StartInnovationLubomila Jordanova: "I have never treated myself as a marginalised female founder"

Lubomila Jordanova: „I have never treated myself as a marginalised female founder“

Lubomila Jordanova is the CEO of PlanA.Earth, founder of the Greentech Alliance and one of the loudest voices in the European Startup Ecosystem when it comes to climate change. How did she get there? Why does she want to be called a female founder? And why are climate change and gender inequality inherently connected? 

You have been quite busy working and travelling lately. How are you dealing with meetings and events happening in person and not virtually anymore?
I’m quite excited about being able to spend time with people in the same room again. I feel a lot more energised and connected to the causes and ideas. When you meet in person, you get to know people a bit more personally. Travelling has been an interesting experience, too. I had forgotten that I have to have a bit of a buffer, when I’m going from one meeting to the other. I am learning again how to do this in an effective way.

Let’s go back to the beginning: How did you get involved in the topic climate change and ESG?
My journey was not straightforward. I did not study anything in the sphere of sustainability, so I wasn’t a professional. I’ve always been in finance. In 2016, I went on a surfing trip to Morocco. Instead of surfing, I ended up cleaning beaches, which led me to become absolutely obsessed with the topic of climate change. I went back to London and had no other topic on my mind. I really wanted to understand: What is pollution? What is the correlation between pollution and climate change? How do human actions impact the health of our planet? I learned a lot about a topic that was fairly new to me – and I did this on the side of my normal work as an investment banker. In a short amount of 12 months, I was convinced that there was nothing else that I could dedicate my skills and knowledge to, but to the cause of climate change.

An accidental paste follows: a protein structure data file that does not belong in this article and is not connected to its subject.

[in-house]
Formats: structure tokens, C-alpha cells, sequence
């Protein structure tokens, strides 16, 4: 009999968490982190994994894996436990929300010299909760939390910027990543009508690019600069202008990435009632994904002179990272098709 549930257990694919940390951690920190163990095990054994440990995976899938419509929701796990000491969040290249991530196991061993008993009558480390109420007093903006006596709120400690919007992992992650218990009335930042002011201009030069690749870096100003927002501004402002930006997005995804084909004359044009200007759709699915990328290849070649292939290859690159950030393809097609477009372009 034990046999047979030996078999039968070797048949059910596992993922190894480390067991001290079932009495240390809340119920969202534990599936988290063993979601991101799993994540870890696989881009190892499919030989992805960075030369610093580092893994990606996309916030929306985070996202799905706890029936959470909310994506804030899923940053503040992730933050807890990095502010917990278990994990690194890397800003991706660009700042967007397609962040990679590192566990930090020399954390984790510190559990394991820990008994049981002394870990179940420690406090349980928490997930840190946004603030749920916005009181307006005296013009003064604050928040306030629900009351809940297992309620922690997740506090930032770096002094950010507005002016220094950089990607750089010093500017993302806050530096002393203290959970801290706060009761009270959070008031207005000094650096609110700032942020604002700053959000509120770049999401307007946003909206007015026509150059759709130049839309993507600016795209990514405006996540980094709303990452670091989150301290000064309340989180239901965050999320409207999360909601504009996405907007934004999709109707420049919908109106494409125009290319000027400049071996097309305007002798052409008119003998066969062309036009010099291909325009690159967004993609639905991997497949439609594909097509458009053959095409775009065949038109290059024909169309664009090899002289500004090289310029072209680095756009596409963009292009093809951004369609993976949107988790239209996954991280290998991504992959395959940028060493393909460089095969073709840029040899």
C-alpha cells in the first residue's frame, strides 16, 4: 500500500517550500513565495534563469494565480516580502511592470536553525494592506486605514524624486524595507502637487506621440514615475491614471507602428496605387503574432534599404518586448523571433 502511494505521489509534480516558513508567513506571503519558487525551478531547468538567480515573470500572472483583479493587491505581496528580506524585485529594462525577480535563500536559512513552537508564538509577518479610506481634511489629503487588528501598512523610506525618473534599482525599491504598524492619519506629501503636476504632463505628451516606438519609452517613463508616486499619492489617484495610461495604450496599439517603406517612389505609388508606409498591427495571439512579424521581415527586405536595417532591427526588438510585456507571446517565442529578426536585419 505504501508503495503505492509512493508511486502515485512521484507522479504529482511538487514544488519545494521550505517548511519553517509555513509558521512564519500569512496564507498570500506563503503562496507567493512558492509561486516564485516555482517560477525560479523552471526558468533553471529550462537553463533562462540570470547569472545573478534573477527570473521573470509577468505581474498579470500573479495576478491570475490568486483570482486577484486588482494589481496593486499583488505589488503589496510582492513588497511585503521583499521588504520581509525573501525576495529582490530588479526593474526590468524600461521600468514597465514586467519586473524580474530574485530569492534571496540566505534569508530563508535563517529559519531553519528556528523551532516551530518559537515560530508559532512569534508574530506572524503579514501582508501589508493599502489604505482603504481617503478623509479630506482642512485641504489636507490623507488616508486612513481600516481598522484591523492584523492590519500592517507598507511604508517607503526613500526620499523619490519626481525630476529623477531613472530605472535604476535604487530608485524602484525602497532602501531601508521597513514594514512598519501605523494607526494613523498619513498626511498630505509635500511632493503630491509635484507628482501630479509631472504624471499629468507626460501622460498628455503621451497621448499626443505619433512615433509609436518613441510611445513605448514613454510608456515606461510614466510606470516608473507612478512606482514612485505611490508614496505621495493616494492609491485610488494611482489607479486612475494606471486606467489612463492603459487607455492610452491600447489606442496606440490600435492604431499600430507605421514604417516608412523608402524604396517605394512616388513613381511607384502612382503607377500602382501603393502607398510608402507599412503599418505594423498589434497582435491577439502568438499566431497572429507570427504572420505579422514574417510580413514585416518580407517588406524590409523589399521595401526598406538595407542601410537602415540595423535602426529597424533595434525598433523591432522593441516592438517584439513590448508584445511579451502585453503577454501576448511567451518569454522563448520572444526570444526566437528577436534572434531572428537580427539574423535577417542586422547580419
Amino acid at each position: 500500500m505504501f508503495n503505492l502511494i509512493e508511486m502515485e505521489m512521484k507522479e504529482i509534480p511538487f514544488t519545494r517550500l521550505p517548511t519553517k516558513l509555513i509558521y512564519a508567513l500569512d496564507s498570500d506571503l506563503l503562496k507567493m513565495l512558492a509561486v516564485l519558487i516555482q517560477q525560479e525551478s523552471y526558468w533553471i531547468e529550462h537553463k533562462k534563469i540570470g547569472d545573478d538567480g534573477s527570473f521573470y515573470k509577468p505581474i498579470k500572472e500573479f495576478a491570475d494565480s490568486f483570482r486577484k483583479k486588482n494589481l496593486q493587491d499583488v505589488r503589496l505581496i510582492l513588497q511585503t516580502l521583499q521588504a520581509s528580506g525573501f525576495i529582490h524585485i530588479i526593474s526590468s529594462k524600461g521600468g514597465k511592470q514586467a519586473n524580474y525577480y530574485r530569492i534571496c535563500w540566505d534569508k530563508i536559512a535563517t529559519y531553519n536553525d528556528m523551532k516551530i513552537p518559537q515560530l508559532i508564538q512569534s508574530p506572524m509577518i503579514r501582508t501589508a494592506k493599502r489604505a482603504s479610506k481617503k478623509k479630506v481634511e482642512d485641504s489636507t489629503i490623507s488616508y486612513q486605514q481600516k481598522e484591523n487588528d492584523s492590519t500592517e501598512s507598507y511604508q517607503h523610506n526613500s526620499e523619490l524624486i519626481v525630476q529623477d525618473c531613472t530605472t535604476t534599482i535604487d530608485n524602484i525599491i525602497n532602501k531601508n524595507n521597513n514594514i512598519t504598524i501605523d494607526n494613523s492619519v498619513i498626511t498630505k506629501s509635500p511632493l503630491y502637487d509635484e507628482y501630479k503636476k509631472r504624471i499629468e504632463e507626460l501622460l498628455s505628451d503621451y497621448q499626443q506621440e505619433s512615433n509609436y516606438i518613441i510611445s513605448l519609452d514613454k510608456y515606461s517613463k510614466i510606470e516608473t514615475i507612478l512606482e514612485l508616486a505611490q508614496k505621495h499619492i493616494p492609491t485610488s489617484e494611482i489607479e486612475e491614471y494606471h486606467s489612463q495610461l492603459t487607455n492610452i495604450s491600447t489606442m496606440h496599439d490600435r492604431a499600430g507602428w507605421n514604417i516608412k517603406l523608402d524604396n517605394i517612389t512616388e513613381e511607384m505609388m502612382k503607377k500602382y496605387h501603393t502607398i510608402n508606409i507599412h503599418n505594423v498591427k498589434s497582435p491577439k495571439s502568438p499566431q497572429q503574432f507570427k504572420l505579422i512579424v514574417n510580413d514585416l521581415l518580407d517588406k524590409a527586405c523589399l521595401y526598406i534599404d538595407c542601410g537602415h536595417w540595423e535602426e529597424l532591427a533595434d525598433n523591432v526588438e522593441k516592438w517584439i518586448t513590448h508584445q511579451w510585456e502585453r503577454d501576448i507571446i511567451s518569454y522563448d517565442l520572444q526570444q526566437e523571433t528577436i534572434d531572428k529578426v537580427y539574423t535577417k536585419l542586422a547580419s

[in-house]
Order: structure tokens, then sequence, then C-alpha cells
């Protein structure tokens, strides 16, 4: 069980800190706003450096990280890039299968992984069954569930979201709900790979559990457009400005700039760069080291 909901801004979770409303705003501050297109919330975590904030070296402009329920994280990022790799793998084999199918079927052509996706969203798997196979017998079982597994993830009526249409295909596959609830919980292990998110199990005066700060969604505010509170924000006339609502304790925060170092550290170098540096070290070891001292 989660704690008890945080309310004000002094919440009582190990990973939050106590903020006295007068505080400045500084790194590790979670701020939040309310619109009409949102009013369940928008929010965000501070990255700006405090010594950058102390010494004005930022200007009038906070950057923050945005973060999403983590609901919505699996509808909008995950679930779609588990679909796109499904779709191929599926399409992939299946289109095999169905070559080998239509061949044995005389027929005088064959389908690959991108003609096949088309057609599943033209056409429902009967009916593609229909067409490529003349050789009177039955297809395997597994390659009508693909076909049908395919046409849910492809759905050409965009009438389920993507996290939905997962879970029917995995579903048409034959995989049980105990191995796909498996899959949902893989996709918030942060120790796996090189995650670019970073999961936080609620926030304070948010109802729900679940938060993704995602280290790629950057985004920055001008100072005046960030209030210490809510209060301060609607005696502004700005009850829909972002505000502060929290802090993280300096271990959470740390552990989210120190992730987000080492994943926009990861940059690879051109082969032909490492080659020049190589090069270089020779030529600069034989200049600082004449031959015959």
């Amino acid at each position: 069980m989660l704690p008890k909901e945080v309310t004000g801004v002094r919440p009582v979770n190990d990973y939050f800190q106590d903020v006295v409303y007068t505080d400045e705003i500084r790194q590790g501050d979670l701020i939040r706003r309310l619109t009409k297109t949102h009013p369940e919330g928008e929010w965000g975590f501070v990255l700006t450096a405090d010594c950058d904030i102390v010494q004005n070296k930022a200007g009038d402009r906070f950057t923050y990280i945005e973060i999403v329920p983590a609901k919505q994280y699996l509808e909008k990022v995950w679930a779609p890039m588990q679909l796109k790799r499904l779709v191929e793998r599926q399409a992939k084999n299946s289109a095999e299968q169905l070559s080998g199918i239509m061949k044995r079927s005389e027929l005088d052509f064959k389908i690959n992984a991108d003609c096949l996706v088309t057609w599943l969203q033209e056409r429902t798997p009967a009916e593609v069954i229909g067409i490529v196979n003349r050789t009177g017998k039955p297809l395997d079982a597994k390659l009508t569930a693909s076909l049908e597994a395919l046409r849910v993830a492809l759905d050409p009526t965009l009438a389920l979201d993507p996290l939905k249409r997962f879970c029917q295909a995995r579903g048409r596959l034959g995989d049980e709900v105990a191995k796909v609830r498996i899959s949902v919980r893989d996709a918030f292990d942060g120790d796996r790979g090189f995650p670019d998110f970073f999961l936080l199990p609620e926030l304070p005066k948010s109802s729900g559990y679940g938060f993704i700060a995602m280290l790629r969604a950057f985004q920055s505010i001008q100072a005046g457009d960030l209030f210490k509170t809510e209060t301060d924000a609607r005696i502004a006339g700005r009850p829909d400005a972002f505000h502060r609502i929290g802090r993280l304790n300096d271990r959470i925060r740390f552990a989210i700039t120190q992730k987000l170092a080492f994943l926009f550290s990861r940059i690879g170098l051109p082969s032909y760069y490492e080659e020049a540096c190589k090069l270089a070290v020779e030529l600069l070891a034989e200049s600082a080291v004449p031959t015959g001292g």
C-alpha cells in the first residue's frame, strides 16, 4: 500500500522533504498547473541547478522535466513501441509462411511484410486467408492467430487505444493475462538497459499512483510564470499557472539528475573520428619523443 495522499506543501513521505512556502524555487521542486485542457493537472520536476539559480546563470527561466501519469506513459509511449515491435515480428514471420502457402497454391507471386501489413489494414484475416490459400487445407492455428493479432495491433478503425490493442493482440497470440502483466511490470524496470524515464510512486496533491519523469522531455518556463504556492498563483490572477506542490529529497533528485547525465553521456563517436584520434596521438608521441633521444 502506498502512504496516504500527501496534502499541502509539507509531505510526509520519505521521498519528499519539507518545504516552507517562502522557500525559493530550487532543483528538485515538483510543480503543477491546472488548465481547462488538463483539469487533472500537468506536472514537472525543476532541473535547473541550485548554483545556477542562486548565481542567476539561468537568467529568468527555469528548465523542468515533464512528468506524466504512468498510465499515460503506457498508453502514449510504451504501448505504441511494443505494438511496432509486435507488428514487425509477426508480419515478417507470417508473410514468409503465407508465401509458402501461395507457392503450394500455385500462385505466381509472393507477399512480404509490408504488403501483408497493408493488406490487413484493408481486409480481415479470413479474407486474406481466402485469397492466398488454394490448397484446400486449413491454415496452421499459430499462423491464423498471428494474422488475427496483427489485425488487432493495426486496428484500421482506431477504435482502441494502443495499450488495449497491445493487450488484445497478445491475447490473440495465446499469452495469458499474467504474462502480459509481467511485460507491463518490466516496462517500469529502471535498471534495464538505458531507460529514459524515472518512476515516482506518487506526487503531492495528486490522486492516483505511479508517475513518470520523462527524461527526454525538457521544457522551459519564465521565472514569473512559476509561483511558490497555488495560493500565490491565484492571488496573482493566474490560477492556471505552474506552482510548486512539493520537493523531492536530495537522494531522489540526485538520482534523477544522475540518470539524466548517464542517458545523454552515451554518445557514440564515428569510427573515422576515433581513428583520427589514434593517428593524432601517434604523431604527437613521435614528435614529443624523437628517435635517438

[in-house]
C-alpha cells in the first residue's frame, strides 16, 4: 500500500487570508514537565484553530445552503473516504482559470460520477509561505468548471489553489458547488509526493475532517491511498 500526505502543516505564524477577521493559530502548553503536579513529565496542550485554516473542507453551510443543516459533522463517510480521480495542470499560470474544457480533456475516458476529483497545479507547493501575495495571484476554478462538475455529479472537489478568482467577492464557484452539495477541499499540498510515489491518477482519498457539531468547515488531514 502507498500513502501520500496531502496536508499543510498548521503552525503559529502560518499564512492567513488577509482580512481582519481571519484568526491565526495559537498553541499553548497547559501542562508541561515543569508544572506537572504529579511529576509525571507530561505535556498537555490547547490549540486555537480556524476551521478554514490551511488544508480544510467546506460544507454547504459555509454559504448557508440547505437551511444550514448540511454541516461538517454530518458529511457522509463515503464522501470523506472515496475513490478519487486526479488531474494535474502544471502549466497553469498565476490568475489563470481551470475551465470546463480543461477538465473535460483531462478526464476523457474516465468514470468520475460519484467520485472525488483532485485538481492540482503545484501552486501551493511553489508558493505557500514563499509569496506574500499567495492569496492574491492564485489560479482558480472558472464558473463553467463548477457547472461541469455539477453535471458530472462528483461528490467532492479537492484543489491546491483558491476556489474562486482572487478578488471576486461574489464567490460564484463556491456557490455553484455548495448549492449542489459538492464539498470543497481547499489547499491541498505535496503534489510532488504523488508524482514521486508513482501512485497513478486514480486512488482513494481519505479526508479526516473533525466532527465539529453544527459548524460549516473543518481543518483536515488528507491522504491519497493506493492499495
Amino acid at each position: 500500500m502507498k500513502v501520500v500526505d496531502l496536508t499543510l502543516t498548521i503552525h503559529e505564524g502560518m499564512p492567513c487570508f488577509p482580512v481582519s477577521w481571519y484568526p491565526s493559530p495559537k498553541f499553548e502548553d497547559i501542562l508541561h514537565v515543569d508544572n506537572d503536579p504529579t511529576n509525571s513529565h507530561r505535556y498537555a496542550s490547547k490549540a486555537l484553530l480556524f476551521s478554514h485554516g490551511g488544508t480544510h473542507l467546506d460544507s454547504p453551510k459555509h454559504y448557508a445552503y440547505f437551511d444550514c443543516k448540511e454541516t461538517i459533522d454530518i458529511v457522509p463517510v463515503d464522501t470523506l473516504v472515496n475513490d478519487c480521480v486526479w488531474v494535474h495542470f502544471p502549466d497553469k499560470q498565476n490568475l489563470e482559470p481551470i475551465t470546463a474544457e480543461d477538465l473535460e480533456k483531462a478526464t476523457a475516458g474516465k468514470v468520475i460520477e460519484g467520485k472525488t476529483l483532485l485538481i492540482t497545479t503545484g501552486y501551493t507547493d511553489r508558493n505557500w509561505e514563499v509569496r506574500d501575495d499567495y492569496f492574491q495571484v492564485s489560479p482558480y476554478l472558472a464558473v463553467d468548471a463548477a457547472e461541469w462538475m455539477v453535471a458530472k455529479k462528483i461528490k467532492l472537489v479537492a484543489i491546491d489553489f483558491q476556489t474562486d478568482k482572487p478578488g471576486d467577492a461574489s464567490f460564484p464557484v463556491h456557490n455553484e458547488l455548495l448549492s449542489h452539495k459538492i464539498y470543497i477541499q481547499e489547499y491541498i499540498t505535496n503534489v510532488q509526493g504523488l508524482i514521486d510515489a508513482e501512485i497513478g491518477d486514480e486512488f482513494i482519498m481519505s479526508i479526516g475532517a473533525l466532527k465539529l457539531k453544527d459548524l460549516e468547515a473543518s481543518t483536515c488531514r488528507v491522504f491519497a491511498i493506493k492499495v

About Lubomila Jordanova

Lubomila Jordanova is the founder and CEO of PlanA.Earth, a Berlin-based and Science- and AI-driven startup for business carbon accounting, decarbonisation and ESG reporting. She is also the co-founder of the Greentech Alliance, a community of more than 500 startups. Born in Bulgaria, Lubomila Jordanova later moved around the world. Prior to Plan A, she worked in investment banking, venture capital and fintech in Asia and Europe. In 2022 alone, she was mentioned among the „Top 50 Women Entrepreneurs of Germany 2022“ by Handelsblatt and was voted one of „35 Innovators Under 35 2022“ by the MIT Tech Review. Lubomila Jordanova is currently part of the six-month Obama Foundation Leaders Europe programme for 2022

How did you come up with the idea of Plan A? Why did you decide to found it?
The idea didn’t come immediately, we pivoted a bunch of times. The most important thing was that we embedded science at the core of everything that we were doing. The first idea that we had was really building a platform where people can identify investment choices based on scientific knowledge. And ultimately, this was what we built. But we also quickly learned that there was a really good way of turning these insights not only useful for individuals, but also for businesses. And essentially, within a year we pivoted from a B2C to a B2B model.

What is your mission with Plan A?